It may seem counterintuitive but the smartphone revolution has proved to be a boon for the visually impaired.
Although these gadgets don’t offer physical buttons or distinctive textures, the use of assistive software that gives audio and vibration feedback (as well as various sensors) has transformed smartphones into smart seeing eyes.
A bog-standard GPS-enabled travel app can help someone navigate public transport when equipped with voice controls, while an app that uses the smartphone camera to recognise different denominations can help individuals sort money at the tills.
Now, a trio of new accessories from Samsung is promising to help smartphones provide even more assistance to disabled and visually impaired users.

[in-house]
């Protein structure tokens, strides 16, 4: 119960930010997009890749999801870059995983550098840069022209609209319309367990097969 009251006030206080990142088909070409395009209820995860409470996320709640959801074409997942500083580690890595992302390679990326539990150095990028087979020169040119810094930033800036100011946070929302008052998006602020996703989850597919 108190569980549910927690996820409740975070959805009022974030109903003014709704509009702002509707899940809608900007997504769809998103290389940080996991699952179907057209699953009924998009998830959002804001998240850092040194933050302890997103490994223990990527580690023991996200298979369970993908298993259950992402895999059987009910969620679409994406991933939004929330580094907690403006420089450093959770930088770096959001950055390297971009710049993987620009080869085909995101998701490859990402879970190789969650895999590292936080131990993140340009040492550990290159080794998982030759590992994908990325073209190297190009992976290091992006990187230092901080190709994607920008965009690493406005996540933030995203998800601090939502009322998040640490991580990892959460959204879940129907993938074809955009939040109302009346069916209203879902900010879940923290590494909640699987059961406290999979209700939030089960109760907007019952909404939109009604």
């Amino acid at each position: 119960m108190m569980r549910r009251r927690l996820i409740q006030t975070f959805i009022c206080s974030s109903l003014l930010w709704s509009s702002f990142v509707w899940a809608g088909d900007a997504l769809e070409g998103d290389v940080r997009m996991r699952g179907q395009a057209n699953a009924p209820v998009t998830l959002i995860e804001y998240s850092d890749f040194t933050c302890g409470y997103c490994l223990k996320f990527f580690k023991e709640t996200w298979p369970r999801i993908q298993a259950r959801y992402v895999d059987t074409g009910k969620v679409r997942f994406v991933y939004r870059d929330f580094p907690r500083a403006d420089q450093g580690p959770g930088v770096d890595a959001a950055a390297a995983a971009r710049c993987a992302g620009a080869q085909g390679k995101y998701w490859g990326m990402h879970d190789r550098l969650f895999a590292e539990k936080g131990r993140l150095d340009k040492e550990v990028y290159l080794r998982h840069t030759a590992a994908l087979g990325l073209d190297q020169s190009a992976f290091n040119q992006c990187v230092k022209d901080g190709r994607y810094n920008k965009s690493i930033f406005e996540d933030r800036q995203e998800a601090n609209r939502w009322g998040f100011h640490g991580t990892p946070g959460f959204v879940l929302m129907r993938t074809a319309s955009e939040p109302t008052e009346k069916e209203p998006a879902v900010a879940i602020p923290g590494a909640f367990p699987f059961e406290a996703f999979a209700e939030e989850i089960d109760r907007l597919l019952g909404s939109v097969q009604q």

An Ultrasonic Cover will help users navigate cluttered streets; an Optical Scan Stand reads text placed in front of it aloud, and a Voice Label system lets users ‘tag’ objects with NFC stickers that load audio notes recorded by the user.
The Ultrasonic Cover is perhaps the most exciting of the three. Simply slip it around the Galaxy Core Advance (a low-range handset with a 4.7-inch screen) and Samsung says it will use ultrasound (sound waves with a frequency beyond human hearing) to detect objects in front of the user, bouncing them off the phone's surroundings and vibrating when something might be about to block the user's path.
Although Samsung is known for churning out smartphones and accessories of various specifications it’s not always that they do so with such altruistic purpose.
With an estimated 285 million people visually impaired people living across the globe and with smartphones becoming cheaper and cheaper, technology like this could help change the lives of many – as well as offer some good business for the companies that sell them.